Since when has Bruce Springsteen become an undisputed touchstone for the indie landscape? 2010 has seen a number of up-and-comers (Free Energy, Titus Andronicus) and well-established festival crashers (Arcade Fire, The National) make music most directly attributed to at least one period of The Boss’s career. Some more aged and grizzled, The Suburbs screams The River, and some, like Free Energy’s debut, adhere simply to the couldn’t-know-better rabidity and charming idealism of adolescent, star-crossed love.
The Americans’ The White EP falls comfortably in the latter category, with maybe a heavier lean on youthful debauchery than the other examples. The five songs here (all written by mastermind Charlie Klarsfeld) are most definitely about girls in some sense, but without any of the hand-wringing apprehension or runaway aspirations — they might be tramps, but they were born to get high on the rooftops much before they were to run. The production is warm, urban, and full of E Street horns, with a penchant for Motown smoothness amongst rock n’ roll jauntiness. “The Antidote” in particular completely eludes any rockist grouping and exists hardily as a pulpy soul cut. The band’s best song, opener “Try (Nobody Wants To),” is a late-PM cruiser that slides off the record with a lazy, downtown drawl — by the time Daniel Merriweather’s cracked croon and Klarsfeld’s showoff guitar appear, the listener has already been more than won over.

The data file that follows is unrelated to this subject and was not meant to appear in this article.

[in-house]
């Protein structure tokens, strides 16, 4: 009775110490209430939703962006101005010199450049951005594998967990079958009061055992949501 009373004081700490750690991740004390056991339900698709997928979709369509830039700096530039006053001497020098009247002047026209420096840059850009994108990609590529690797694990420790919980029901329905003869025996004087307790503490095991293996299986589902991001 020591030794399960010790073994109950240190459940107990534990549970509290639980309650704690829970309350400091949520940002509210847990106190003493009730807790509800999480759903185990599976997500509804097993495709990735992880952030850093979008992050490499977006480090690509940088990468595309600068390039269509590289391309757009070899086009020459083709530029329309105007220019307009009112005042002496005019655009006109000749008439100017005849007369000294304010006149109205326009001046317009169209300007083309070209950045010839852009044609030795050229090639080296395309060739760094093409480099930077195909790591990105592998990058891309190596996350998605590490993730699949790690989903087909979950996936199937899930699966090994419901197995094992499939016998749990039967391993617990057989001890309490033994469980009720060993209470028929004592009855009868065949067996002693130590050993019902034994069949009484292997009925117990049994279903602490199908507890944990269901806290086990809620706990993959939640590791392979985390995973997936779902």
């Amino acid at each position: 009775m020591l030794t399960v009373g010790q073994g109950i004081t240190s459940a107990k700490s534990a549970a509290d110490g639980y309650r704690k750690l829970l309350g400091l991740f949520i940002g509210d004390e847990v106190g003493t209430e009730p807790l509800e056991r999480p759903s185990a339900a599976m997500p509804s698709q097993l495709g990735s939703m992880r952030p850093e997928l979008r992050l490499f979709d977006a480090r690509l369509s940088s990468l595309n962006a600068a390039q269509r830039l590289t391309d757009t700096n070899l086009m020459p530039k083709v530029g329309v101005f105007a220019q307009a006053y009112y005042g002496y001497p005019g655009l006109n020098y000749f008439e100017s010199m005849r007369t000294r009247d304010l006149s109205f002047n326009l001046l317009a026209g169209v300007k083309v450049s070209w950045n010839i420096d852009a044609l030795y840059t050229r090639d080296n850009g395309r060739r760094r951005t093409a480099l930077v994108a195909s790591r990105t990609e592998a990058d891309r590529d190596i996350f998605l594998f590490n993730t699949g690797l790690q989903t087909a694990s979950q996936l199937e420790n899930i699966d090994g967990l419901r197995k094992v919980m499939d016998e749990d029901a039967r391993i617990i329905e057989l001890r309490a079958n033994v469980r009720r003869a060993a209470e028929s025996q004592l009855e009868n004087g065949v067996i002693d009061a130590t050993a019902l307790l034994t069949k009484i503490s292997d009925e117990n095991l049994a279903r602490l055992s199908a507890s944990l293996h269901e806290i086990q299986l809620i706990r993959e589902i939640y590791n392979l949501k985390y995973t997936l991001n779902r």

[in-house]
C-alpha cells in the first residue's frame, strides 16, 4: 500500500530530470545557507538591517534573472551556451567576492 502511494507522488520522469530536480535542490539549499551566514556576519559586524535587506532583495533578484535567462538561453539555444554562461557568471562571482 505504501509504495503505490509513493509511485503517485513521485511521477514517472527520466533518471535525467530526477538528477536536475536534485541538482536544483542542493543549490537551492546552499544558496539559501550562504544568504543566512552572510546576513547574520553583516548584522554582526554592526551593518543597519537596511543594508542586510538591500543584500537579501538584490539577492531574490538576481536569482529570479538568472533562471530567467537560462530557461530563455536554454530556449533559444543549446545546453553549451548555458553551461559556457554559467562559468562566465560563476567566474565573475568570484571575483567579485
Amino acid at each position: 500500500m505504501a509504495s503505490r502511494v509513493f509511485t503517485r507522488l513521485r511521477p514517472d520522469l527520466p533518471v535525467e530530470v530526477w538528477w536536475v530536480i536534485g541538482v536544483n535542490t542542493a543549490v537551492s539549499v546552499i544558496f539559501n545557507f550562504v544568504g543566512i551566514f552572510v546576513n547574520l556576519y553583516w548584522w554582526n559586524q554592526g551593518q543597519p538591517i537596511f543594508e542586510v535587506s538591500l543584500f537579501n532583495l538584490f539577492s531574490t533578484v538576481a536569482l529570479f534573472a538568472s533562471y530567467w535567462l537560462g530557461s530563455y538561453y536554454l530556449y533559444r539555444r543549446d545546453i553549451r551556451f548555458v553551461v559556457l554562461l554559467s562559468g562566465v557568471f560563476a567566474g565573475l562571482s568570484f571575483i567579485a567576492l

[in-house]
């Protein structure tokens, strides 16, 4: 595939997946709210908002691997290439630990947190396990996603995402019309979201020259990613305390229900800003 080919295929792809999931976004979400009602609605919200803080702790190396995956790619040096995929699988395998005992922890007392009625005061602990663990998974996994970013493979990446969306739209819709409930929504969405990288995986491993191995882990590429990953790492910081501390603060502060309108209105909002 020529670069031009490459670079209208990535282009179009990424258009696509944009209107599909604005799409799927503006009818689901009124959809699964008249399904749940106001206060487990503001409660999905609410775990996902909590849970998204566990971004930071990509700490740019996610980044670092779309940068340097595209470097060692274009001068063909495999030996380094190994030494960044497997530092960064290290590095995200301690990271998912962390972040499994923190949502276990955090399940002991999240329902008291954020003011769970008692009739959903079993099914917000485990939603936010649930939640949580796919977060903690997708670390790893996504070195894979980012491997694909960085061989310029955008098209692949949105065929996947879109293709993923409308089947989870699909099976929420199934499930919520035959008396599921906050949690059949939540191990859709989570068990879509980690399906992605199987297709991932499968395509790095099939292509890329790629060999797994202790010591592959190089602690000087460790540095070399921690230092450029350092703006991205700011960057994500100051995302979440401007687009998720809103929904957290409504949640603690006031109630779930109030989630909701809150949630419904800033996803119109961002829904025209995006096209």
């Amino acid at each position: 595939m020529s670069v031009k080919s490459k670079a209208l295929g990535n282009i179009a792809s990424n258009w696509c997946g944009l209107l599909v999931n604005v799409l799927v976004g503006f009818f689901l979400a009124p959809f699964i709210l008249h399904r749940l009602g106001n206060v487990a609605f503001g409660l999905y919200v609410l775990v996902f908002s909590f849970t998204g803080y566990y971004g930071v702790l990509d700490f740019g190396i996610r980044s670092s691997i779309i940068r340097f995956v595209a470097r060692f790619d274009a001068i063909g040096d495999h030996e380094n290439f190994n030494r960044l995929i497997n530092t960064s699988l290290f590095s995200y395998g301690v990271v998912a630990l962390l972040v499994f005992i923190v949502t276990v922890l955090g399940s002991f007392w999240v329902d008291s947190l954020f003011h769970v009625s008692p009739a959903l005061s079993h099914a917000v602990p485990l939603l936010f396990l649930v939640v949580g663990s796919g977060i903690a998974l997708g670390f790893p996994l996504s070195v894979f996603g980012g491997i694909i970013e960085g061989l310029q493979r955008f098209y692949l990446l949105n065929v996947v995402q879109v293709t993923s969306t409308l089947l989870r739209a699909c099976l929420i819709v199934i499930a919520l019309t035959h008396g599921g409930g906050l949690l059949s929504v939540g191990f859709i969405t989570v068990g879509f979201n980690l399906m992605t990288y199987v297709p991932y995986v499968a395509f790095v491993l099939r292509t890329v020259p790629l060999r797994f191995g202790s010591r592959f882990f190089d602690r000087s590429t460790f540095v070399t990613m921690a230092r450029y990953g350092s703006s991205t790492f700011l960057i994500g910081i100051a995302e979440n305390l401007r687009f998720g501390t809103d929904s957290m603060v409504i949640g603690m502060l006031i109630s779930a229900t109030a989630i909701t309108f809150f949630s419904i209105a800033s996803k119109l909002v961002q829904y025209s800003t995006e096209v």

It all amounts to an EP that’s very successful at what it does. The Americans aren’t out to rewrite musical history or redefine the world’s musical pretenses; instead, they’re simply out to play music from an era few can actually say they were alive for anymore. This is pure, roots-y, 45 RPM rock-infused R&B — perfectly good for historian purposes and if you just want to dance like the synthesizer was never conceived.
(self-released, no address provided)